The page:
e productive of benefit and honor to himself, the college, and our country. Thank God! I am an American. Much as there is to offend me in our country, yet it is the best country to be born in on the face of the globe. In his tribute to Washington Allston, Aug. 27, 1846, there is a description of Italy which was inspired by the memories of these days:– Turning his back upon Paris and the greatness of the Empire, he directed his steps towards Italy, the enchanted ground of literature, hr, &c.; all these various characters being blended in the group. The Abdiel is taken just as he has concluded his speech to Satan and is turning to leave him. It is a winged, heaven-born Achilles. The subject was suggested to Greenough by Washington Allston, years ago. The statue is about three or four feet high; but Greenough means to make one as large as the Apollo Belvedere. He has also done a beautiful little bas-relief for Mr. Salisbury,—the angel telling St. John not to address his pray
George Gibbs (search for this): chapter 14
he Abdiel is taken just as he has concluded his speech to Satan and is turning to leave him. It is a winged, heaven-born Achilles. The subject was suggested to Greenough by Washington Allston, years ago. The statue is about three or four feet high; but Greenough means to make one as large as the Apollo Belvedere. He has also done a beautiful little bas-relief for Mr. Salisbury,—the angel telling St. John not to address his prayers to him but to God; and is now engaged on a bas-relief for Miss Gibbs, to be put in a church at Newport; also busts of Franklin, of Marquis Capponi, &c. I have seen a good deal of Powers. Hiram Powers, 1805-73. He was born in Vermont; removed to Cincinnati; went to Italy in 1837; exhibited his Eve in 1838; and soon after executed the Greek Slave. Tuckerman's Book of Artists, pp. 276-294. He is very pleasant and agreeable. His busts are truly remarkable, close likenesses without coarseness or vulgarity,—without Frazeeism.I asked Greenough if he thought
Richard Monckton Milnes (search for this): chapter 14
society I have seen little, except incidentally, though I have known many individuals. In Naples I did not trouble myself to leave a single letter of introduction. In Rome, the Princess Borghese died two days after my arrival; the French Ambassador had left for the summer before I came. The Countess of Coventry Lady Coventry was the daughter of Aubrey, sixth Duke of St. Albans, and the wife of George William, eighth Earl of Coventry, and the mother of Lady Holland. She died in 1845. Mr. Milnes (Lord Houghton) gave Sumner a letter of introduction to her. had retired to Albano, where she invited me to visit her: I did not go. Others had fled in different directions. In Florence, the Marquesa Lenzonis Medicis—the last of this great family—invited me to her soirees:I went to one. The Marquis Strozzi called upon me: I had not the grace to return his call. The Count Graberg 1776-1847; a distinguished geographer, at one time Swedish Consul in Tripoli; author of an historical essa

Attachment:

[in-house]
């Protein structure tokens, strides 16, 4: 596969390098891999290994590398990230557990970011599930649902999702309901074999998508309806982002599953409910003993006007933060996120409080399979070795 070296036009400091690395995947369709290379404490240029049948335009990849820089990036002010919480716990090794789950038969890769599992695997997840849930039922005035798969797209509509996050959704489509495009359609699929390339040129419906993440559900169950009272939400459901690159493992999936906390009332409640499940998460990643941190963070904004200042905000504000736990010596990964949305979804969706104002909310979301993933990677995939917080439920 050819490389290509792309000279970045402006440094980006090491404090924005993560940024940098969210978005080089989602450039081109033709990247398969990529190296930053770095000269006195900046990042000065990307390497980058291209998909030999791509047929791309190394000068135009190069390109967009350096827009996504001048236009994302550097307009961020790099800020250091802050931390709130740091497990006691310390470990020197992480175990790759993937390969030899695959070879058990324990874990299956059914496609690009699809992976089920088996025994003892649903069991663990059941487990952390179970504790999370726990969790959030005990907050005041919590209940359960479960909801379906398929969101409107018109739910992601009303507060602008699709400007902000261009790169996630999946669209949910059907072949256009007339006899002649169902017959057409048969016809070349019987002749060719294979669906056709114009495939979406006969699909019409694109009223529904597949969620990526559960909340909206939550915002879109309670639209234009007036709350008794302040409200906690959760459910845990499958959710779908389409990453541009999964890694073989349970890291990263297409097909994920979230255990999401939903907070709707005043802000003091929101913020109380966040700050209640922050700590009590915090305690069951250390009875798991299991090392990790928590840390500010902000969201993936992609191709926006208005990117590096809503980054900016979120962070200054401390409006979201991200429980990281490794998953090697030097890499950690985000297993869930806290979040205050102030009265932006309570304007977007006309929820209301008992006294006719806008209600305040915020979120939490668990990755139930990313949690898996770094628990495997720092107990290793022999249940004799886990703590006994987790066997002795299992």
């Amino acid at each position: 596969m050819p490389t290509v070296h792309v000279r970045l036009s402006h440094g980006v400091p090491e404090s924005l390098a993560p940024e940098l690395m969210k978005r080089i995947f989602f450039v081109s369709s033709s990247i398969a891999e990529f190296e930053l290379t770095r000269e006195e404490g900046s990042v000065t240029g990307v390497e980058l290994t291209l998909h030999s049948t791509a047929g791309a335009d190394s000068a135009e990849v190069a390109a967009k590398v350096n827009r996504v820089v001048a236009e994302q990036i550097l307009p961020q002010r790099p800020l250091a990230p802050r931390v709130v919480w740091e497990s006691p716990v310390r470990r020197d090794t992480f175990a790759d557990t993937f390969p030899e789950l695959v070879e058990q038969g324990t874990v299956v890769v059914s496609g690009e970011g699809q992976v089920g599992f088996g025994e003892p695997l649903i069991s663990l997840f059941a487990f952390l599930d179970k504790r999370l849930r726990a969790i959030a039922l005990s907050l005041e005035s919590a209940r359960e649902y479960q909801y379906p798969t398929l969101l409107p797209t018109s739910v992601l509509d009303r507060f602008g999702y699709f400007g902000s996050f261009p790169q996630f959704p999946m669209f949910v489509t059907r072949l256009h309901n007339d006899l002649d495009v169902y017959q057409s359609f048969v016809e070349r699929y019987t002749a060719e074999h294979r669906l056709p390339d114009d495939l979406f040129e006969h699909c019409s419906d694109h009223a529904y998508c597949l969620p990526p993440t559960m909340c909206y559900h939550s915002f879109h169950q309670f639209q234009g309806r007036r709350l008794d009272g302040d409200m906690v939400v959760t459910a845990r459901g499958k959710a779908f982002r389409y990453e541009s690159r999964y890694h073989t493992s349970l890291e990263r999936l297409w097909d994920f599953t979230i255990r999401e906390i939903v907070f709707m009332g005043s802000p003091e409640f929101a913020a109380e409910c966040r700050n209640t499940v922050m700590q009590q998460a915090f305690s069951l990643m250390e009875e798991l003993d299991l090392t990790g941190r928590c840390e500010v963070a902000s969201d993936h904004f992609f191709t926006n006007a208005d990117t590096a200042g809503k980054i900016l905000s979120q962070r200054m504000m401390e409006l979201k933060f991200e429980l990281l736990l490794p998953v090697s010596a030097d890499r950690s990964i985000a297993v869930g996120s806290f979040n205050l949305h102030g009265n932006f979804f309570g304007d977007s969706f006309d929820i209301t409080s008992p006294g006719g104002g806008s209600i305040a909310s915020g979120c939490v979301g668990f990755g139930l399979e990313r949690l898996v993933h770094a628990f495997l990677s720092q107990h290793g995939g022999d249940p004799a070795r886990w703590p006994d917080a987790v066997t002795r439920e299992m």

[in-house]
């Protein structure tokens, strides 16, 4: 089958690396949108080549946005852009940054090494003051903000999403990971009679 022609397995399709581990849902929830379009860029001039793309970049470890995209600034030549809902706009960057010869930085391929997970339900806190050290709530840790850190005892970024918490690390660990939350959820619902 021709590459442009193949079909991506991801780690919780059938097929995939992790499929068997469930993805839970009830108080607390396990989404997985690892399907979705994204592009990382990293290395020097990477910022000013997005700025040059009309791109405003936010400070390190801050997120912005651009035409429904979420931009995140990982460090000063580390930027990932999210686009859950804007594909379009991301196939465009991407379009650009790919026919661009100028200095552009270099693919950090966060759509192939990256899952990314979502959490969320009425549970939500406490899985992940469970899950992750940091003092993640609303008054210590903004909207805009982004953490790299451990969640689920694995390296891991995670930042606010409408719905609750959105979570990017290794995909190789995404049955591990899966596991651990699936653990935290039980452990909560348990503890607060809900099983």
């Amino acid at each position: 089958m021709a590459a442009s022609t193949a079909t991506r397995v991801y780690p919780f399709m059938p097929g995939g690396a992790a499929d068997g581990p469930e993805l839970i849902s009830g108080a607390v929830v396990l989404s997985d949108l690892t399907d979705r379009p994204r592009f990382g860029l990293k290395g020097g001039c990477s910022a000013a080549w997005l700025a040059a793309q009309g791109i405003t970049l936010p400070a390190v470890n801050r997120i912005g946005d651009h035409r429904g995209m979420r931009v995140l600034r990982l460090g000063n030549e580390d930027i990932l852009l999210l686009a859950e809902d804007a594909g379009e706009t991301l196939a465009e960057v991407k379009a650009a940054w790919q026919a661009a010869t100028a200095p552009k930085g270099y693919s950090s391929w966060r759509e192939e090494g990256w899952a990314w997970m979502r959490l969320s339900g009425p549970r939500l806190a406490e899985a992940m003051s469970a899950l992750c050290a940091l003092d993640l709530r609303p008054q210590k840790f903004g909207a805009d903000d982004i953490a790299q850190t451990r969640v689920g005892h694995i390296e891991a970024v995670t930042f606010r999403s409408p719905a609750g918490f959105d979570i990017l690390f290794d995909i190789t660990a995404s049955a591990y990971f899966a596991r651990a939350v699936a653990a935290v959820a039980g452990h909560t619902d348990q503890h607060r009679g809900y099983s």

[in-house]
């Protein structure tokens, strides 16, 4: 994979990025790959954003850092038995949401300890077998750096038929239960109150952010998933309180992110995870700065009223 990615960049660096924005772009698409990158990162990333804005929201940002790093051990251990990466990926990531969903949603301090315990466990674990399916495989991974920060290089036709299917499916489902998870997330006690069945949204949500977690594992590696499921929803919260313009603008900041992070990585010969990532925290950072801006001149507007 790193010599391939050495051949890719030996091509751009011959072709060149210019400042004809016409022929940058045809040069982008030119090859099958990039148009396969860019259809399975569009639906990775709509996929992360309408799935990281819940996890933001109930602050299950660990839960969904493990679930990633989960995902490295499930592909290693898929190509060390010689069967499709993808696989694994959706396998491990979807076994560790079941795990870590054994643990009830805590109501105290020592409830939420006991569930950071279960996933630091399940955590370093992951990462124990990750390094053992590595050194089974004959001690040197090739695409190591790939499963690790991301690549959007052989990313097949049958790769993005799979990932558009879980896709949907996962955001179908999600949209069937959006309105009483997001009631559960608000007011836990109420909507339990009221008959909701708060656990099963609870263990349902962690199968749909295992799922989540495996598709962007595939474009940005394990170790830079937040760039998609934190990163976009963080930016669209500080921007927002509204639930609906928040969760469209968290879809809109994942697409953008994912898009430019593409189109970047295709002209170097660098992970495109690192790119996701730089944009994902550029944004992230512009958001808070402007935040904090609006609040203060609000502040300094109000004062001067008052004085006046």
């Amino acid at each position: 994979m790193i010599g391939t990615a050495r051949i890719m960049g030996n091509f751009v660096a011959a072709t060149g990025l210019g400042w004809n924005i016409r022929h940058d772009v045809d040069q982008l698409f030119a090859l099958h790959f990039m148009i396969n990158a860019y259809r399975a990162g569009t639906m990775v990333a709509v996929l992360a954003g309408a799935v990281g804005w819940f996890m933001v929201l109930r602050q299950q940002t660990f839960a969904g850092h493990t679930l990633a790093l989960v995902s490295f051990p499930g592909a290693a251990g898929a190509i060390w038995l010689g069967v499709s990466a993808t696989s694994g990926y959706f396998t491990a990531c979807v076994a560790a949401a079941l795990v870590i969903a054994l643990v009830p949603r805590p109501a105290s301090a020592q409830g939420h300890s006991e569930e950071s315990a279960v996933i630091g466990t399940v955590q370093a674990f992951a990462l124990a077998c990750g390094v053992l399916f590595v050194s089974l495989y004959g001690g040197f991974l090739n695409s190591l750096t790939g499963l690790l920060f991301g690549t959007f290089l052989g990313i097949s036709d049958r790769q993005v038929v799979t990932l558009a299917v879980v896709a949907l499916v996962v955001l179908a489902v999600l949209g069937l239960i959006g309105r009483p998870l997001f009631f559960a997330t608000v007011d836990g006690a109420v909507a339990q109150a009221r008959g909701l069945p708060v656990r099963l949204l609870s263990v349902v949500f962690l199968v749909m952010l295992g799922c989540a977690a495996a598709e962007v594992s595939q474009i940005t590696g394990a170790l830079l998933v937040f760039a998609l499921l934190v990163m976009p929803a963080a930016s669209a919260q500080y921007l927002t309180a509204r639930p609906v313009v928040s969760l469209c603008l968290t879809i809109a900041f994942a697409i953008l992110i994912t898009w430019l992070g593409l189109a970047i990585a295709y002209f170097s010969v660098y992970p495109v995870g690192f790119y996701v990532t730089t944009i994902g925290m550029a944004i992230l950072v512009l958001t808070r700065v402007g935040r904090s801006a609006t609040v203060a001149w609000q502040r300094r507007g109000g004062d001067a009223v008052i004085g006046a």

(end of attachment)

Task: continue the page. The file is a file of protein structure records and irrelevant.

Pietro Giordani (search for this): chapter 14
ived at Rome, and was well known among Italian scholars. With him I became quite well acquainted. He took me, on his arrival in Florence, to old Abbate Missirini, Canova's biographer. and to the Marquesa Luzaris, and has given me a letter to Giordani. Pietro Giordani, 1774-1848. He began his career as a lawyer; was afterwards a Benedictine monk; and at one time Professor of Eloquence at the University of Bologna. He published, in 1808, a panegyric of Napoleon. I found Gigli quietly engaPietro Giordani, 1774-1848. He began his career as a lawyer; was afterwards a Benedictine monk; and at one time Professor of Eloquence at the University of Bologna. He published, in 1808, a panegyric of Napoleon. I found Gigli quietly engaged in literary pursuits, one of which is so akin to yours that I am anxious you should know him; and he is quite desirous of your acquaintance. He is preparing a Storia Politica of Italy, and has collected from all the principal libraries such manuscripts as will illustrate his subject. He is an admirer of Botta, and is anxious to talk with you about this historian; A friend of his has in press at Milan a collection of letters from Botta. He is of our own age, and is amiable and agreeable.
ed that and French. In Milan I have stumbled upon a couple of friends, to whom I wish you to be kind, for various reasons,—inasmuch as they are my friends, and are quiet, pleasant, gentlemanly persons; and you will be pleased with them. One is Preston, of Virginia,—the brother of the Senator; the other is Lewis, of Connecticut. The latter spoke French before he left America. Both are desirous of acquiring Italian, but I fear will not have the energy to deal with it properly. I wish you wou talk with Mrs. Greene in her own sweet tongue. Do not fail to write me at Vienna immediately,—care of Arnstein & Eskeles. As ever, yours affectionately, Charles Sumner. P. S. What a parcel of letters I shall find in Vienna,—the accumulation of two months and a half! I shall then hear from the letters about Crawford. How good it would be, if the Franklin and Orpheus were both ordered! Take Preston to Thorwaldsen's studio and the Vatican. What a delicious thing the Pastor